Raju, Dhushyanth

Social Protection and Jobs Global Practice, World Bank
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Education, Health, Nutrition, Labor, Poverty, Risk
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Social Protection and Jobs Global Practice, World Bank
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Last updated September 15, 2023
Citations 50 Scopus

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Now showing 1 - 3 of 3
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    Structural Transformation and Labor Market Performance in Ghana
    (World Bank, Washington, DC, 2020-11-24) Nxumalo, Mpumelelo ; Raju, Dhushyanth
    Structural transformation can spur economic growth and development if it increases overall productivity growth. A labor market environment that enables workers and enterprises to transition smoothly across sectors and into more productive economic pursuits can enhance the effect of structural transformation on economic growth. This study examines Ghana’s recent record of structural transformation and labor market performance. Based on the findings, the study proposes ways to further transform the country’s economy, in a way that stimulates stronger, sustained growth and produces gainful, productive, and inclusive private employment. The COVID-19 (coronavirus) pandemic and associated global economic crisis have posed a substantial setback to Ghana’s economic progress and plans, but these challenges also underscore the need for structural transformation that can both strengthen economic performance and improve labor conditions and outcomes.
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    Barriers to Growth-Enhancing Structural Transformation: The Role of Subnational Differences in Intersectoral Productivity Gaps
    (World Bank, Washington, DC, 2021-06) Paul, Saumik ; Raju, Dhushyanth
    The movement of workers from the farm sector to a more productive nonfarm sector has failed to generate significant gains in labor productivity in recent decades in many developing countries. This paper offers a new perspective on the barriers to growth-enhancing structural transformation, combining structural modeling with enterprise census data from Ghana. The paper argues that subnational differences in the intersectoral productivity gap between the nonfarm informal and formal sectors constrain the productivity gain from structural transformation. In Ghana, intersectoral productivity gaps among the richer regions are on average three times larger than among the poorer regions. The disparity in regional intersectoral productivity gaps is modeled as reflecting the disparity in the regional misallocation of labor between the informal and formal sectors. Misallocation is identified as the output wedge between the informal and formal sectors. Simulations suggest that a more productive nonfarm informal sector reduces the disparity in regional intersectoral productivity gaps and, in turn, increases national productivity and the contribution of structural transformation to national productivity. For example, a 90-percent reduction in the disparity in regional intersectoral productivity gaps raises Ghana’s national aggregate productivity by 11.9 percent and the contribution of structural transformation to productivity by 19.7 percent.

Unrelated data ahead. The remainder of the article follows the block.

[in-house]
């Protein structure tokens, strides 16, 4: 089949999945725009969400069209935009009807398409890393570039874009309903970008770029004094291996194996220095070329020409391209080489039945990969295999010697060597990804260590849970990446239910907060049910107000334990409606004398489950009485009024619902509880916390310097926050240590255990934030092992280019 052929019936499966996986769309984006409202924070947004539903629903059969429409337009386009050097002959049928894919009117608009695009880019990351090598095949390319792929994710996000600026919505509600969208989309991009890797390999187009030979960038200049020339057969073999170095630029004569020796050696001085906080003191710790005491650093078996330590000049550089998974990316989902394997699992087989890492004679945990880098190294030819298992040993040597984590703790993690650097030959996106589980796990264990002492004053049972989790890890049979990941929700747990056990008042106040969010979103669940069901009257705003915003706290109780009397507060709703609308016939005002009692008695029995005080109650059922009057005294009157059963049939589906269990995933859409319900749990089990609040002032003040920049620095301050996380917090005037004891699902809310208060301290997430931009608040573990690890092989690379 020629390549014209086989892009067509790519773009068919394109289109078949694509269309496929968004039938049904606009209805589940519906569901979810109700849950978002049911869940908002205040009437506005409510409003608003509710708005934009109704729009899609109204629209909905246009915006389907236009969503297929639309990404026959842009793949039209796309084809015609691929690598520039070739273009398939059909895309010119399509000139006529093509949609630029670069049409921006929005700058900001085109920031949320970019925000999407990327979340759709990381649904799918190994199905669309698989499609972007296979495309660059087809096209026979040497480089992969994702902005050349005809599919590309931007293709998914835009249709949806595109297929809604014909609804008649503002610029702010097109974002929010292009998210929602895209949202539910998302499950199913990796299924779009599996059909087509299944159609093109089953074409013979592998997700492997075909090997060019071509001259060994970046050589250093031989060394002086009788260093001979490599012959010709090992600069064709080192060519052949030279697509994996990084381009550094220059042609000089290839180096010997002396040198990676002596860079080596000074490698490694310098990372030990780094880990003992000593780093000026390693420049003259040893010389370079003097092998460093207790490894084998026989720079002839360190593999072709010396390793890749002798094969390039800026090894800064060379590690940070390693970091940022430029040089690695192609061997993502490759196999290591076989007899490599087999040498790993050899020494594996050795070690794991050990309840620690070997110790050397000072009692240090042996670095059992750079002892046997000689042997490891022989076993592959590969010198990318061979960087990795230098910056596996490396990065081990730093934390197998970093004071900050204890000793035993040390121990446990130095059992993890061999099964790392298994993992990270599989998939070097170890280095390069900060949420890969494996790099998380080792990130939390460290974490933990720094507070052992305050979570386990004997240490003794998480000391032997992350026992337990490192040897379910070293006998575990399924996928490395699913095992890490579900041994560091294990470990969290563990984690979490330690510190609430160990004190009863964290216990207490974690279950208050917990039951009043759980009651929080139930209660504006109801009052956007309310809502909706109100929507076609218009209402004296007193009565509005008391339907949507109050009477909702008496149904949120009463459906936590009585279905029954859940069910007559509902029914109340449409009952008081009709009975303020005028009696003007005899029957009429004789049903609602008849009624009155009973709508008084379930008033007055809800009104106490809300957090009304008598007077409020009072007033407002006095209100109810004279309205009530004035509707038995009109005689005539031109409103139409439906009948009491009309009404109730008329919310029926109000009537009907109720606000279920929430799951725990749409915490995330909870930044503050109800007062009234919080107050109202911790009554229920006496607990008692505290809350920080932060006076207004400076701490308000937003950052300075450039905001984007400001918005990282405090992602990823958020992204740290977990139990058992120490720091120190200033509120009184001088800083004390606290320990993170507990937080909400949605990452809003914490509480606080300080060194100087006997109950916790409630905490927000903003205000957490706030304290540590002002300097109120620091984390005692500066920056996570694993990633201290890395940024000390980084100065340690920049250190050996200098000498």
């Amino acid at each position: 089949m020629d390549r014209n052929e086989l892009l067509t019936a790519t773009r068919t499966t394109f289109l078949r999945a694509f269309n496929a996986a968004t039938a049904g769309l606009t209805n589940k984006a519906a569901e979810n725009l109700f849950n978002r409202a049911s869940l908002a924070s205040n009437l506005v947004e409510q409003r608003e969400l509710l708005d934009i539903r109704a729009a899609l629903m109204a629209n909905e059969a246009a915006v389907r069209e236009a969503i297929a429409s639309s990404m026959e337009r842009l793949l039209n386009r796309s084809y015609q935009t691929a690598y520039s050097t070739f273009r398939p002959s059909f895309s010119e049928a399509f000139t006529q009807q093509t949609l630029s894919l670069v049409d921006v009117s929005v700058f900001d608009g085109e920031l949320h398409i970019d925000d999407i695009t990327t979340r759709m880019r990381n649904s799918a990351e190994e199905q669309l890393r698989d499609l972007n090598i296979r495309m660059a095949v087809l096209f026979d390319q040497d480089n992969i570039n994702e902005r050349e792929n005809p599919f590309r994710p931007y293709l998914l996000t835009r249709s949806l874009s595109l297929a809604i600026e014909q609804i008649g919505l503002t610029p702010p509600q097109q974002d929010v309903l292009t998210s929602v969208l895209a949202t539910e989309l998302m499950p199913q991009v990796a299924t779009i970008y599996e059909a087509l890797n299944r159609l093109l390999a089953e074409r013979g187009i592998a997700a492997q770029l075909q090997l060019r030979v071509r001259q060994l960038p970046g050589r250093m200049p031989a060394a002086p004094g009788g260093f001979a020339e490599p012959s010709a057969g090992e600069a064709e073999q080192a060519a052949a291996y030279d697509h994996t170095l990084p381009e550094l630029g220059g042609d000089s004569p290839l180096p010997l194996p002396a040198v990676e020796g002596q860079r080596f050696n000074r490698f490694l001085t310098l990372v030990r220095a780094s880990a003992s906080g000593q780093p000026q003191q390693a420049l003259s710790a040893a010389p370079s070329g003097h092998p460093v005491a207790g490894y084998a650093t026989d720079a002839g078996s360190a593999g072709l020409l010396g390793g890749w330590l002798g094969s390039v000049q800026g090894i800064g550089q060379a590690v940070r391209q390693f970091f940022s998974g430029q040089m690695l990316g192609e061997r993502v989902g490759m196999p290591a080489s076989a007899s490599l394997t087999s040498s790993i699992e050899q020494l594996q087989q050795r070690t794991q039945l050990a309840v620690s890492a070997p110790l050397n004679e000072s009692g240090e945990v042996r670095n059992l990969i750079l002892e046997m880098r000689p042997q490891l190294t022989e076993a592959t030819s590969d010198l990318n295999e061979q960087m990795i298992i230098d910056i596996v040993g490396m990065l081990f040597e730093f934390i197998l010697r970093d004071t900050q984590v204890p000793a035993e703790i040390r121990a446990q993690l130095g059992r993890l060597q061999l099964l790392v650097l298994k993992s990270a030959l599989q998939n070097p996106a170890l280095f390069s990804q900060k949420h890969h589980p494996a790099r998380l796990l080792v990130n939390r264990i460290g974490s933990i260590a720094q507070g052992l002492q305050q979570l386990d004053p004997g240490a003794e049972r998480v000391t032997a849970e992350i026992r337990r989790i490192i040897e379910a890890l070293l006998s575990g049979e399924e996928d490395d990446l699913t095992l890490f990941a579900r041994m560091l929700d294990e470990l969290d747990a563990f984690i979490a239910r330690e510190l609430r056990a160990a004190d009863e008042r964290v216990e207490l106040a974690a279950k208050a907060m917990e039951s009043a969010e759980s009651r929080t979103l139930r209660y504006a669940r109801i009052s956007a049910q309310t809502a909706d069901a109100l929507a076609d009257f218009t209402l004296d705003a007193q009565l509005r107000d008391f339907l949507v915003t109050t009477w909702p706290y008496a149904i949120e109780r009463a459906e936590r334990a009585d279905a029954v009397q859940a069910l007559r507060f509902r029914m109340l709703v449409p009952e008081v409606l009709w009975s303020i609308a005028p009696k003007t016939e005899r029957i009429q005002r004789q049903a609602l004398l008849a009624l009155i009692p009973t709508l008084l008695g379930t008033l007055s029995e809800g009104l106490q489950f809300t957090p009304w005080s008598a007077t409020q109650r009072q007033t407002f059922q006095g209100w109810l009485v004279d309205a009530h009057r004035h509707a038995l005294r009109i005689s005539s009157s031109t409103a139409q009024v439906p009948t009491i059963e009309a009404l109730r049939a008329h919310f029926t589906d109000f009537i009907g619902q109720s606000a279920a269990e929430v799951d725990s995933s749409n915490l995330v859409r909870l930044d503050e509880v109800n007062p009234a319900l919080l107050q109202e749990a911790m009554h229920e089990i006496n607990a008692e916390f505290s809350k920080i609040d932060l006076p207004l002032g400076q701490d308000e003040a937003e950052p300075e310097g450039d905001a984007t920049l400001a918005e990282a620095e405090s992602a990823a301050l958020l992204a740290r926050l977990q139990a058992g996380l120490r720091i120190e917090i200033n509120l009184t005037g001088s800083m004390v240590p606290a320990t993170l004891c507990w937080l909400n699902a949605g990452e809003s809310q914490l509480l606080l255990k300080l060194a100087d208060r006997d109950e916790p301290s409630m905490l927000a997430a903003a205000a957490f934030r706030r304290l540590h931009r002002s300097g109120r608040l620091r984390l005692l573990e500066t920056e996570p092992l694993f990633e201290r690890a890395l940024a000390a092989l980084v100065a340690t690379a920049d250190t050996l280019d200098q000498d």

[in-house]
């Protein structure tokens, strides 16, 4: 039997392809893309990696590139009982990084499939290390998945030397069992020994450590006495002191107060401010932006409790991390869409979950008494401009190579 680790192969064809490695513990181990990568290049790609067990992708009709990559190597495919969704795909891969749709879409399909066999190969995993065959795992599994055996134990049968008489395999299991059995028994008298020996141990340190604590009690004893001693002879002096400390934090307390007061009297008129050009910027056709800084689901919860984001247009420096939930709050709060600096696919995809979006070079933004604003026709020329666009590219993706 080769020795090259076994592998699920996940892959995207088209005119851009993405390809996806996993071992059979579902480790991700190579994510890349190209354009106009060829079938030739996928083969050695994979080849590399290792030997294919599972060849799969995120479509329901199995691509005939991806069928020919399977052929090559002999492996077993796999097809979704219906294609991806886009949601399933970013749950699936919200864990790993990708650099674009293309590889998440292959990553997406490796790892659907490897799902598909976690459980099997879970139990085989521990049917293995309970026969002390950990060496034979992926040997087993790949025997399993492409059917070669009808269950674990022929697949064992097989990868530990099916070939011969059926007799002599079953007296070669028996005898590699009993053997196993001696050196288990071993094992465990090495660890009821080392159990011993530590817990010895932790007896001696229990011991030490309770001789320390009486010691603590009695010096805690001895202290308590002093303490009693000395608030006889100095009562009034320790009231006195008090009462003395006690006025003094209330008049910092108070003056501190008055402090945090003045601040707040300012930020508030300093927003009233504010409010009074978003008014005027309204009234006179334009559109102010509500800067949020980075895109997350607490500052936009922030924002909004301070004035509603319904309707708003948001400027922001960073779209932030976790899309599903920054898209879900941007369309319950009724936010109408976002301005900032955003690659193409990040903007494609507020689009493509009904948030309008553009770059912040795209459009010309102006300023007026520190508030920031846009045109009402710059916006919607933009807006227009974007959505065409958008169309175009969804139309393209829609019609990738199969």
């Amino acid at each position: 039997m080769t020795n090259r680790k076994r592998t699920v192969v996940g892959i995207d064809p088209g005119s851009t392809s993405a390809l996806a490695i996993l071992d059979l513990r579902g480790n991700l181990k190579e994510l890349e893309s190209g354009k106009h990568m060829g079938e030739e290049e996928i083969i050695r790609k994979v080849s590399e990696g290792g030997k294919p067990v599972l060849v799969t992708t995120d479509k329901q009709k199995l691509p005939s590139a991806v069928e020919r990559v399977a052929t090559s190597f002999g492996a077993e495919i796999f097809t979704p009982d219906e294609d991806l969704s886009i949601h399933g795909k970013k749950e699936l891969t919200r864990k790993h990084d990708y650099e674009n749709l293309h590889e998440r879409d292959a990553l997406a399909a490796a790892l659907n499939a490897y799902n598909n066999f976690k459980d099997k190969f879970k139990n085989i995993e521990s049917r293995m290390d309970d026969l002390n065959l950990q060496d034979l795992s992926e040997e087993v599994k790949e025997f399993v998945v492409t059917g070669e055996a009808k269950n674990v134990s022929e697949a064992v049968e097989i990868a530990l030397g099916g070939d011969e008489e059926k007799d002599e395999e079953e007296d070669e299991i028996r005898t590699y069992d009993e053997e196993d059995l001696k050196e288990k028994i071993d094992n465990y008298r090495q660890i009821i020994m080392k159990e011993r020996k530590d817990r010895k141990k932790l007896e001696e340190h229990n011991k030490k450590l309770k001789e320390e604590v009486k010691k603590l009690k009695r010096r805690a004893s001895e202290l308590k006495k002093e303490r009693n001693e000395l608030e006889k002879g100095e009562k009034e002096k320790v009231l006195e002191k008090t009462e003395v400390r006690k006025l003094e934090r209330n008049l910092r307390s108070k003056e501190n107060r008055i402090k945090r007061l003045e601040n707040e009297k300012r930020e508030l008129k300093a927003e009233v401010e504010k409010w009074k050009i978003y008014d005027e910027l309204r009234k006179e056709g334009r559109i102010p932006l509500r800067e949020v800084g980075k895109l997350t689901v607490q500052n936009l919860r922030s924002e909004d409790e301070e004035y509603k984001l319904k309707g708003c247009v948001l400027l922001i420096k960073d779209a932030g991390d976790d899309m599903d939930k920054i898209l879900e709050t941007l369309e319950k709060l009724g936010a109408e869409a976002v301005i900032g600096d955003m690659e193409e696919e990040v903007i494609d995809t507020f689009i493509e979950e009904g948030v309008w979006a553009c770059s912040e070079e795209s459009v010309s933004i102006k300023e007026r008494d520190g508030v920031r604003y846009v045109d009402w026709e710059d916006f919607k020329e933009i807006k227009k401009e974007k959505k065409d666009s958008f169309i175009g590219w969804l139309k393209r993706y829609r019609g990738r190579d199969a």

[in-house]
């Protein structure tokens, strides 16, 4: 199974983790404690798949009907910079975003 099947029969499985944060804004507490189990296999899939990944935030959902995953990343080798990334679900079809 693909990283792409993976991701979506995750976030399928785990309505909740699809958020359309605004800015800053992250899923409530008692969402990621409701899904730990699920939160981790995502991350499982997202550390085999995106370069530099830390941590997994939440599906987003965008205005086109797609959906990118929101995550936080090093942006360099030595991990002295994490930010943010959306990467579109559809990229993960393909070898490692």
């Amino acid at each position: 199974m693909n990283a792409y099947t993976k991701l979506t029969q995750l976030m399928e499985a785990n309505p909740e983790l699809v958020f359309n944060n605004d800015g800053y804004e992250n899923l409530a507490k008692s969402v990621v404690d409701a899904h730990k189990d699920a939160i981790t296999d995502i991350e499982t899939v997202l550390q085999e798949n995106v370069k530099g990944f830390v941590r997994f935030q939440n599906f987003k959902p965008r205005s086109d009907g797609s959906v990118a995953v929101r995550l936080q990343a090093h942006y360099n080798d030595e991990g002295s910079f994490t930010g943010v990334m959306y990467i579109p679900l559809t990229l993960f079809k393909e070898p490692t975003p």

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    Social Protection Program Spending and Household Welfare in Ghana
    (Washington, DC: World Bank, 2023-09-15) Raju, Dhushyanth ; Younger, Stephen D. ; Dadzie, Christabel E.
    Ghana administers multiple social protection programs. One of these, pensions provided by the Social Security and National Insurance Trust, has a long history, but others—the Ghana School Feeding Programme, Labor-Intensive Public Works program, Livelihood Empowerment Against Poverty program, and National Health Insurance Scheme—have been introduced and expanded only over the past two decades. Social Protection Program Spending and Household Welfare in Ghana assesses the performance of the government of Ghana’s main social assistance and social insurance programs. The study discusses the programs’ main design and implementation parameters; summarizes existing evaluative and operational research; and examines the patterns and trends in program benefit spending, using government administrative data, and the programs’ coverage rates, incidence, and effectiveness for reducing poverty and inequality, using recent national household sample survey data. Furthermore, the study examines the relationship between household participation in social assistance programs and exposure to adverse covariate shocks—specifically, possible weather-related shocks—on the basis of high-resolution climate risk maps for the country.